Personal review posts of the outgoing year are becoming more popular and I enjoy reading them, particularly those produced by my peers.
However, when I wrote mine earlier this week I purposely left some stuff out as it didn’t seem to fit properly.
It’s a list of things that I’ve used – or removed – this year that have in some way made a high impact on my life. Turns out they are mostly food or diet related so I’ve lumped them all together, into a little addendum to my main review.
Food & diet
The past couple of years have seen my diet change beyond recognition. Here’s a few of the dietary related things that have made a major difference to me.
I’ve raved about smooties in the past. When I started out using mine it was because they were a great way of getting fresh fruit & veg into my diet by stealth. As my taste buds and the things my body craved for changed, I no longer needed smoothies for the stealth factor but due to the convenience they still play a large part of my day to day.
Most weekday mornings I’ll go out for a run or do some exercise before breakfast. Then, as I’m heading out of the door for the school run I’ll make a smoothie and that ‘meal’ means I’ll not need to eat again until lunchtime, even if I’m training really hard.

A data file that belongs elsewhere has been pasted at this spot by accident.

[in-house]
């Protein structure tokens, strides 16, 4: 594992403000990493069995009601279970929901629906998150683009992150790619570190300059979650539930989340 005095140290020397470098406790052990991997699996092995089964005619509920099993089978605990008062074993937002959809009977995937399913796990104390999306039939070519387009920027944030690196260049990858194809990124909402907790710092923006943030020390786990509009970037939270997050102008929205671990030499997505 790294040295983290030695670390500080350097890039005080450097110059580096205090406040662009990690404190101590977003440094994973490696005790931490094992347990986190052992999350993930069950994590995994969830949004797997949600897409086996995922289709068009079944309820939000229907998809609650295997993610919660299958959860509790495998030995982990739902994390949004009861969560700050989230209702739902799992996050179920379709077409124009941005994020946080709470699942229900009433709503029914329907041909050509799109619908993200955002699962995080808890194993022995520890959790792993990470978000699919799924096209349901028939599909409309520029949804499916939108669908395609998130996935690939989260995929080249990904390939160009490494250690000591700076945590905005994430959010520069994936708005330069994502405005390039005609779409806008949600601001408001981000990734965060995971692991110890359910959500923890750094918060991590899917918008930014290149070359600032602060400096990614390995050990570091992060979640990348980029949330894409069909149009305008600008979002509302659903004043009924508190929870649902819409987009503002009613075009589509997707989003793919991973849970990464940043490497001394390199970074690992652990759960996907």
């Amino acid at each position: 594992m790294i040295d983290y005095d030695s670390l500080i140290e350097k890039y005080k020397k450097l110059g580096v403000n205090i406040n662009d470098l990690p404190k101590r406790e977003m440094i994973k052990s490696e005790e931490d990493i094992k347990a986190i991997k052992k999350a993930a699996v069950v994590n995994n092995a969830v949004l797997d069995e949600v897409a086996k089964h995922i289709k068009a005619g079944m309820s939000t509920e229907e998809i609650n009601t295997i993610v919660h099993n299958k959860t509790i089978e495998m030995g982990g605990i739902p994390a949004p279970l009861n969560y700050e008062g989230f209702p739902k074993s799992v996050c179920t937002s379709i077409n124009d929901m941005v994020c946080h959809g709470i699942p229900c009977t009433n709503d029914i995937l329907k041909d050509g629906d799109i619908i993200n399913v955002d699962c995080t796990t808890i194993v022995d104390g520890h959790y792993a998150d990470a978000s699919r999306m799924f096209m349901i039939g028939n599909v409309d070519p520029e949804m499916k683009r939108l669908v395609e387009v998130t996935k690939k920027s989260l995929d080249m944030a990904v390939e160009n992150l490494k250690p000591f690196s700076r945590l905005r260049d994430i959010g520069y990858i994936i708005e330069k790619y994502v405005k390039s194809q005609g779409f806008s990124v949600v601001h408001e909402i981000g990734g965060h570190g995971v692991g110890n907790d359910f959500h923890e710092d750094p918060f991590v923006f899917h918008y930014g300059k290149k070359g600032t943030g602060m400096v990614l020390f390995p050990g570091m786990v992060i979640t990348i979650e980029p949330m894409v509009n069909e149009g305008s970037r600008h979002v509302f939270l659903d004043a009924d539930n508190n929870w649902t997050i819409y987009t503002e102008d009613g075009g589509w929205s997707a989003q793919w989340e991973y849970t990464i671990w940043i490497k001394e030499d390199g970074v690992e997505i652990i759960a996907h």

Mrs B spent the last 12 months or so politely saying no to having me make her one – read: making gagging noises and muttering about ‘cold soup’ – but after actually trying one I now have to make 2 every morning!
They are quick, convenient and it’s one meal where you know exactly what has gone into it.
My breakfast recipe (makes a 600ml smoothie):
- 2 desert spoons chia seeds, pre-soaked in water for at least an hour. I normally start this off the night before or just as I’m heading out for a run
- 1 carrot roughly chopped
- 1/2 avocado
- 2 frozen spinach lumps
- very generous spoon of 100% peanut butter (buy the big tubs from places like Holland & Barrett)
- frozen fruit / berries (tip: the fruit being frozen means the whole thing tastes more like a milkshake)
If you run, you’ve probably read Born to Run; it’s a really interesting book and a great yarn.
The real stars of the book are the Tarahumara for whom running long distances seems to be a way of life. In the book their magic recovery drink is mentioned which it turns out is based on Chia seeds. They look like mustard seeds but when soaked in water they start to turn the water gloopy and look a bit like mini frog spawn.
I was getting fed up with eggs for breakfast every day but looking to get more protein, so combined with the smoothie, Chia seeds seemed a no-brainer.
I can’t attribute a massive uptick in my pace after using them for a over a year, but I can say that they are a compact and easy to administer source of protein (and anecdotally my smoothies do keep me going all morning)
Lack of meat
As a family we stopped eating meat 3 months ago, though my eldest daughter has been veggie for about 6 years.
Because: reasons. I’ll not list them out here, but suffice it to say that they are varied and we’ve been considering going meat-free for a while.
I’ve been a raging carnivore all of my life, so much so that a meal without meat in it didn’t really seem like food. But as my diet improved through all of the wholefood cooking we were doing, meat started becoming optional.